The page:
by Matt Weik There are many supplements out there today that utilize sugar alcohols to replace pure sugar in order to sweeten up a product. So
by Matt Weik
There are many supplements out there today that utilize sugar alcohols to replace pure sugar in order to sweeten up a product. Some of these common sugar alcohols are mannitol, isomalt, xylitol, sorbitol, and others. However, there is one sugar alcohol that is now being shown to increase your fat mass—the opposite of what you are trying to achieve through utilization of a sports nutrition supplement. And that sugar alcohol is erythritol.
Adding to the problem
This country doesn’t need any help increasing the obesity epidemic. American’s seems to be doing a fine job by themselves increasing that statistic. But many people these days are introducing supplements into their dietary routines in hope to help them battle the bulge and hopefully get their weight under control.
One method that many have been using is through protein supplements. These can be in the form of protein bars, nutritional bars, protein powders, and even RTD (ready-to-drink) protein shakes in a can or bottle. Many brands have been utilizing sugar alcohols in these products to keep their total calories, sugars, and carbohydrate counts down to make it appear as if it is a healthier alternative along with it being used as a sweetening agent.
Sugar alcohols can cause some GI issues from person to person. Some people can handle sugar alcohols extremely well, while others might be sent running for the nearest bathroom thinking they just downed a bottle of colon blow. But, one thing is for sure, sugar alcohols don’t seem to be going anywhere. In fact, it appears they are getting even more popular as the years pass.
Erythritol making you fat?
A study conducted at Cornell University looked at the student population and how much weight was gained when they transitioned to college. What they found was that the students who gained weight during their freshman year of college had 15 times higher blood erythritol levels when compared to students in the same class who did not gain any weight.
One researcher mentioned, “About 75 percent of this population experiences weight gain during the transition. With this in mind, it is important to identify biomarkers of risk that could guide its understanding and prevention. With the finding of a previously unrecognized metabolism of glucose to erythritol and given the erythritol-weight gain association, further research is needed to understand whether and how this pathway contributes to weight-gain risk.”
The double-edged sword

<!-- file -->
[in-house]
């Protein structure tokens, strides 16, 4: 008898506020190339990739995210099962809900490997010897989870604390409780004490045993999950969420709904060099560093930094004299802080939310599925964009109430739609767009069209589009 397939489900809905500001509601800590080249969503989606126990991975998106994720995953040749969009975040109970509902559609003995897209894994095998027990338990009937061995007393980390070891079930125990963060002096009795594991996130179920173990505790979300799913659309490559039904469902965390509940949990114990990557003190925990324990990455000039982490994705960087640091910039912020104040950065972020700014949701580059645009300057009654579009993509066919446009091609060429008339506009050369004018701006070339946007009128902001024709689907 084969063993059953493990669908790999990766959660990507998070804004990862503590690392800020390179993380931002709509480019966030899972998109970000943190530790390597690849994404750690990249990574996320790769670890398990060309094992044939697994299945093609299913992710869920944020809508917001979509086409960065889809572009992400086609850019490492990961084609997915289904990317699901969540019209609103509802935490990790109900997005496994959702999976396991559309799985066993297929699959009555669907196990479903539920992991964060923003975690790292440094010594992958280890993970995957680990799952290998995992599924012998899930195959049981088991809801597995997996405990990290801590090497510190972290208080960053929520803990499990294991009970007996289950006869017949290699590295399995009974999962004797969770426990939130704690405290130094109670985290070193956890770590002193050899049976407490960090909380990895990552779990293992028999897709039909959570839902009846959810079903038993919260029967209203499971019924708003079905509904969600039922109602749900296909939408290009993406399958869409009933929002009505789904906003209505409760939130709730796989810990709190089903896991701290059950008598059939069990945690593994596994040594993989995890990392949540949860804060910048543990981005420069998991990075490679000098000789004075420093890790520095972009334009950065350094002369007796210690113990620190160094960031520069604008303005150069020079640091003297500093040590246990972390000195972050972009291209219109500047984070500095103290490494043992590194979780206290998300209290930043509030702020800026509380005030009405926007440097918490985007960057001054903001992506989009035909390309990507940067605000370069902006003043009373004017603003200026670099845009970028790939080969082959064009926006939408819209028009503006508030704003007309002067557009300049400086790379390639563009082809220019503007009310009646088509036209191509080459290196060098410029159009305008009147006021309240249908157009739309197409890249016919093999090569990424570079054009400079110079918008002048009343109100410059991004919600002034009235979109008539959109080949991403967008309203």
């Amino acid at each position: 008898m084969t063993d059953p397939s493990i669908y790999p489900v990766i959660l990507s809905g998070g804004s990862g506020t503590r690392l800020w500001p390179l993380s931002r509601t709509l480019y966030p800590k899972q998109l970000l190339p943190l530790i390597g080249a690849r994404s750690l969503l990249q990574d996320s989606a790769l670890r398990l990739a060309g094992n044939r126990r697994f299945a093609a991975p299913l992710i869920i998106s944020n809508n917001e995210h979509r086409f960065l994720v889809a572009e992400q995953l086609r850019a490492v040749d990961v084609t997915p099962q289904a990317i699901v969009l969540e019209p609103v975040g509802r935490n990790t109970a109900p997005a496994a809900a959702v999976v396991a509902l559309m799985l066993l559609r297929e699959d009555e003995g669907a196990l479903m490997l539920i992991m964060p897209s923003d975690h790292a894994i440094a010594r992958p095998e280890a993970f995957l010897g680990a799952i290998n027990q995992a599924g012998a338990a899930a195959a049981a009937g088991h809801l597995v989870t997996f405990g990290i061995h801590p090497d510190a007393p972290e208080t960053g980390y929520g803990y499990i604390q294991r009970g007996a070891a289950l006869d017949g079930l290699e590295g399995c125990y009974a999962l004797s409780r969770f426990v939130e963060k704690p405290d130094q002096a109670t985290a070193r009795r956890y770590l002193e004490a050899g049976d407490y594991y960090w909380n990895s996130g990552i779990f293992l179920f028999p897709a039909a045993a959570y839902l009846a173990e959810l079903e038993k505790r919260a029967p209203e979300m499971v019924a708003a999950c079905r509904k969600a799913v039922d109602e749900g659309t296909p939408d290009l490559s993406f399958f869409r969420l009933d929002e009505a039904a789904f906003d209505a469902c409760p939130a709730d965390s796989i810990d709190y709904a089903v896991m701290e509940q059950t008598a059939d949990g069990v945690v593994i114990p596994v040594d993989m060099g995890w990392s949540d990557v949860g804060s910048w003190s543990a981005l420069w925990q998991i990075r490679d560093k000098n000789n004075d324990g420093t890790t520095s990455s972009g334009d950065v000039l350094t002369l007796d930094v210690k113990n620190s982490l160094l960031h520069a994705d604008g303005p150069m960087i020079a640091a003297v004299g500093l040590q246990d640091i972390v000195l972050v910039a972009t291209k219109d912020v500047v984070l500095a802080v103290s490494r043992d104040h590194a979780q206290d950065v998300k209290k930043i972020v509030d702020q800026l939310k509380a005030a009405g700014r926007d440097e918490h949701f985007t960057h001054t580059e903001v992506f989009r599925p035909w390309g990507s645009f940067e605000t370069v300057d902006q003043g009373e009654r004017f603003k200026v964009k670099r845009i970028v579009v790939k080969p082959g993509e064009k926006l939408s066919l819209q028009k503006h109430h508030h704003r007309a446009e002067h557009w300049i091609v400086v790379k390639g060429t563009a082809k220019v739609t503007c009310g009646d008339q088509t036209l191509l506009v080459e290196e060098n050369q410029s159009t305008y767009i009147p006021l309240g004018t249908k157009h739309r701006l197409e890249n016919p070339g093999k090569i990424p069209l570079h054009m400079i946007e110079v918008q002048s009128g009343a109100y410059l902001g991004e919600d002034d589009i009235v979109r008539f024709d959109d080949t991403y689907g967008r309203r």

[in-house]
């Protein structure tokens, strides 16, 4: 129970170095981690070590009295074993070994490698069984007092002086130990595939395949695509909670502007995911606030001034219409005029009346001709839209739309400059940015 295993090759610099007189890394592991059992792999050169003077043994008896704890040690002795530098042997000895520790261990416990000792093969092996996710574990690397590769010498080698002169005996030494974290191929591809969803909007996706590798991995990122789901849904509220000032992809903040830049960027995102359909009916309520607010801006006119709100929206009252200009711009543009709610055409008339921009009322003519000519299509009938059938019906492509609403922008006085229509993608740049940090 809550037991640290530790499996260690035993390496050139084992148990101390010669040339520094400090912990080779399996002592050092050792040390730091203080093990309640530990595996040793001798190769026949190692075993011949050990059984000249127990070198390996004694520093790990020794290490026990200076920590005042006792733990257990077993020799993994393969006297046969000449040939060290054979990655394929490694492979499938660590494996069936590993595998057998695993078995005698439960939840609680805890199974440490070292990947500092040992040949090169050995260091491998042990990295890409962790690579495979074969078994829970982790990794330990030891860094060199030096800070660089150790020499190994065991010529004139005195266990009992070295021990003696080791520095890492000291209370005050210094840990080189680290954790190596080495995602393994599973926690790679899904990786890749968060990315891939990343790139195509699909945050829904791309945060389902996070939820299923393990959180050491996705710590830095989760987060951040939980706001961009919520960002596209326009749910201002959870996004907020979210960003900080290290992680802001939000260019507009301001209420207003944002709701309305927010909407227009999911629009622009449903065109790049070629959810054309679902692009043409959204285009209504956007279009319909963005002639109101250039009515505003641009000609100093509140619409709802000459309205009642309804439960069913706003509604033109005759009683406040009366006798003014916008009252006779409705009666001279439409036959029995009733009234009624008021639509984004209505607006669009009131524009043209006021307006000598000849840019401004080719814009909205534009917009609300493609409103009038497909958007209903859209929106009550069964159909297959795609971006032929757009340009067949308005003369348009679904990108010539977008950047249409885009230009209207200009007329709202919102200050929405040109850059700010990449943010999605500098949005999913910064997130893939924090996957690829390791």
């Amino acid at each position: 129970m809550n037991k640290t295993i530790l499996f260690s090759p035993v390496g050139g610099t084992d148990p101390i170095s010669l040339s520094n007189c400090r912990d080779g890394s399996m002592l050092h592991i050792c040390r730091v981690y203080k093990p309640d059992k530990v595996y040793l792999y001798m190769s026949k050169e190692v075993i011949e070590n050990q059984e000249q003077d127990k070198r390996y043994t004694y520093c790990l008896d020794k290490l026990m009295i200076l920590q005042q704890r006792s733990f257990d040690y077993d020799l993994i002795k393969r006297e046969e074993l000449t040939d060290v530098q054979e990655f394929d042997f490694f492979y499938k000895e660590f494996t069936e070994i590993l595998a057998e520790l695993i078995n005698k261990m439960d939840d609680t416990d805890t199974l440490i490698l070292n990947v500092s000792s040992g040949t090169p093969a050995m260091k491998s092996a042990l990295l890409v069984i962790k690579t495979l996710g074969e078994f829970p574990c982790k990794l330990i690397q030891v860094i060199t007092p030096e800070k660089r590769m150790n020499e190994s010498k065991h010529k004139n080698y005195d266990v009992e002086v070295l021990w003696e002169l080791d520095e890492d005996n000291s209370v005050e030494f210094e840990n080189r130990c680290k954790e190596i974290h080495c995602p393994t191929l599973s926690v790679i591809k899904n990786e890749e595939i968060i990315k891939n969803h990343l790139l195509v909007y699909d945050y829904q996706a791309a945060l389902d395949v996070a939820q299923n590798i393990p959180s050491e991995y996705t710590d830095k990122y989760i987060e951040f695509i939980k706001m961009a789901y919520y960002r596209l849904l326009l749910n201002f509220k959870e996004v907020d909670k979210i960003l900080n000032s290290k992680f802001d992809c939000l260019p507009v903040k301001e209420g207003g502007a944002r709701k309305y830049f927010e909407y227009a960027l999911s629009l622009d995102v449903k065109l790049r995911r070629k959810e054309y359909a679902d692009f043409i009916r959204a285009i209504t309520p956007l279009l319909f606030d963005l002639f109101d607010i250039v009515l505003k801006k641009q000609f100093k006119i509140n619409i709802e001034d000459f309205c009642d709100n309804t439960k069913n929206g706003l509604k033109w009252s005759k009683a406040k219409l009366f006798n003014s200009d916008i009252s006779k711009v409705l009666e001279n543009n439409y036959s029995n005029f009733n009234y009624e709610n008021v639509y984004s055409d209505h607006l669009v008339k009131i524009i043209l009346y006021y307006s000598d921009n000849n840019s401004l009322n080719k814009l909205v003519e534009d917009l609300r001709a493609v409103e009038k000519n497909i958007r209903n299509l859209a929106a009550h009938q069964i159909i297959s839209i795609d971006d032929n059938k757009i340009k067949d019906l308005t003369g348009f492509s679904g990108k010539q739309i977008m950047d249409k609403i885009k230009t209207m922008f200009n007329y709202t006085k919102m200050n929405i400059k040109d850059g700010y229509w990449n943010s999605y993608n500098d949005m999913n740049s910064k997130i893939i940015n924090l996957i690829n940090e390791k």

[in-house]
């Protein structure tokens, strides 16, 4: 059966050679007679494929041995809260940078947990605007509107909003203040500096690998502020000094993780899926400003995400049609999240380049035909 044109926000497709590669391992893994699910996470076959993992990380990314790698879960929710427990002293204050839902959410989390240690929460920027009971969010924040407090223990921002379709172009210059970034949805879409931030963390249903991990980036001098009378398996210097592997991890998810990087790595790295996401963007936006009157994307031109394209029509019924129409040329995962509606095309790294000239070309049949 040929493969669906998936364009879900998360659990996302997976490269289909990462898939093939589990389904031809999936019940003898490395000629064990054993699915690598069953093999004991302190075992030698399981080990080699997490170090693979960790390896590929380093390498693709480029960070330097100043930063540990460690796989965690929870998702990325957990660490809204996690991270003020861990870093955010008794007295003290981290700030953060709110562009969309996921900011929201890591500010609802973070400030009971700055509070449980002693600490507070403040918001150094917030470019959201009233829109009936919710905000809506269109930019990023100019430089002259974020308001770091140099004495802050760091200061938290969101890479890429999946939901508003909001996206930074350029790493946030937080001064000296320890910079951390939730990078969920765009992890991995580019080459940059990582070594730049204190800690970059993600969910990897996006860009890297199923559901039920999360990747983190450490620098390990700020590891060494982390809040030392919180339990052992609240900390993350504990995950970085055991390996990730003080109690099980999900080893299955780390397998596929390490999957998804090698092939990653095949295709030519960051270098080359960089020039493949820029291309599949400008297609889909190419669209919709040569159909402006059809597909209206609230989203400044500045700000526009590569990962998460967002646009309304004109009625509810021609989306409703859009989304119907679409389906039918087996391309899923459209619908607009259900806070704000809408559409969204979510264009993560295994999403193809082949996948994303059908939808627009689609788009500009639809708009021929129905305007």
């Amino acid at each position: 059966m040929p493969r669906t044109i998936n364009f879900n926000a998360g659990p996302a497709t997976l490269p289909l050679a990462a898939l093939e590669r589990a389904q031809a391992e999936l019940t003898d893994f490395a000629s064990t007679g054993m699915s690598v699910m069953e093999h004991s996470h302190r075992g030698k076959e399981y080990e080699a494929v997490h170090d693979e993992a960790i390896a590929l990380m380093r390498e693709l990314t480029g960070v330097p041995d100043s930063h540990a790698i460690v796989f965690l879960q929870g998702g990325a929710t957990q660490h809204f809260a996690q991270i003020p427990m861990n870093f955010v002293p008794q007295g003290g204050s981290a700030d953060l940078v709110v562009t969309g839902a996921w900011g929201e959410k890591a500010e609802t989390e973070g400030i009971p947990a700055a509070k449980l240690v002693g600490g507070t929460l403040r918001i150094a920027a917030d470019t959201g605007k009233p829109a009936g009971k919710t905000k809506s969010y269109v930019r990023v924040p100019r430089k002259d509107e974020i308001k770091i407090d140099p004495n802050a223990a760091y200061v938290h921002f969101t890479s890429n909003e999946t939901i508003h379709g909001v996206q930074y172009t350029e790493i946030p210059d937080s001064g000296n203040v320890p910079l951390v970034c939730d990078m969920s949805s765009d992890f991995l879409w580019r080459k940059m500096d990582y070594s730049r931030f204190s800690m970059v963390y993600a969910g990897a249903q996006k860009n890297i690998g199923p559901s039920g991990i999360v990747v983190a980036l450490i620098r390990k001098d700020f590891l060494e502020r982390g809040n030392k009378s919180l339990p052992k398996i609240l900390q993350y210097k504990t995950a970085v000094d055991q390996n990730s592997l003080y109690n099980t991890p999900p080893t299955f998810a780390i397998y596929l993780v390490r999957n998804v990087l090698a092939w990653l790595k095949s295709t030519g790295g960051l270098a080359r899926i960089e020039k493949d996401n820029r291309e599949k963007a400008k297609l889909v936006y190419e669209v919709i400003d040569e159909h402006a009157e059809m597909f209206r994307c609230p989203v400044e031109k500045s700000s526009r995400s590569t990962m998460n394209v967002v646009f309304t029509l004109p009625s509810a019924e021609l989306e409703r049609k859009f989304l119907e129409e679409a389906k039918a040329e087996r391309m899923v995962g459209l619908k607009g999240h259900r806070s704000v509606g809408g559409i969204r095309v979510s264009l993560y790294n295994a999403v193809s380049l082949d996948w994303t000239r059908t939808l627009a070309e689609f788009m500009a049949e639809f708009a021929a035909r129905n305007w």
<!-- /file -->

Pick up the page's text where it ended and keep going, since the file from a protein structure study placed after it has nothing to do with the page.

Not only have sugar alcohols been shown to cause some GI issues, but now with researchers taking a closer look at erythritol, it appears it could also have you gaining weight. Many protein bars these days are loaded with erythritol as well as other sugar alcohols. If you use these as part of your daily intake for certain macronutrients like protein, there’s a good chance you could find yourself gaining weight—and not the lean mass you were looking for.
Therefore, using products that include this sugar alcohol is truly a double-edged sword. If you don’t get the GI distress (which consider yourself lucky), then you might be adding fat mass. My recommendation? Stay away from protein bars that have not only this ingredient in its profile, but also sugar alcohols in general. There are plenty of natural and organic bar options these days that you don’t need to worry about the repercussions of using a bar slammed with sugar alcohols.
The most confusing thing might be brands who have multiple varieties of bars. Let’s take MET-Rx for example. You want confusing? Take their Big 100 Colossal bars for example. One of their popular flavors is Crispy Apple Pie. Great tasting bar for sure. It has 29g of sugar (which is way too much) as well as 3g of sugar alcohol. While the sugar alcohols are low, the sugar is out of control. So, you might put that bar down and grab yourself a MET-Rx Protein Plus bar thinking it’s a better option. Maybe you want to try the Creamy Peanut Butter Crisp flavor. You look at the nutrition panel and see there are only 3g of sugar. That’s perfect! Or so you think. Then right below it you see it has 22g of sugar alcohols—enough to have you screaming a hail mary on the toilet. When done, you might as well just go buy a new toilet as you’re not going to want to clean that thing after what just took place. Not even a lit match is going to save that bathroom. While neither of those bars have erythritol in it, it shows how out of control brands are getting with sugar alcohols to sweeten up their products. So, you might be asking, what common brand uses Erythritol in their bars? Quest Nutrition. And you can even find erythritol on the nutrition panel under sugar. I’m assuming with the research that has come out on erythritol that Quest Nutrition may decide to change their formula (one would hope), but I’m not sure of their stance since this new research was published. Best thing to do again, though, just stay away from all of these bars—even though some of them are pretty darn tasty if I do say so myself.
Materials provided by Cornell University.
Katie C. Hootman, Jean-Pierre Trezzi, Lisa Kraemer, Lindsay S. Burwell, Xiangyi Dong, Kristin A. Guertin, Christian Jaeger, Patrick J. Stover, Karsten Hiller, Patricia A. Cassano. Erythritol is a pentose-phosphate pathway metabolite and associated with adiposity gain in young adults. Proceedings of the National Academy of Sciences, 2017; 201620079 DOI: 10.1073/pnas.1620079114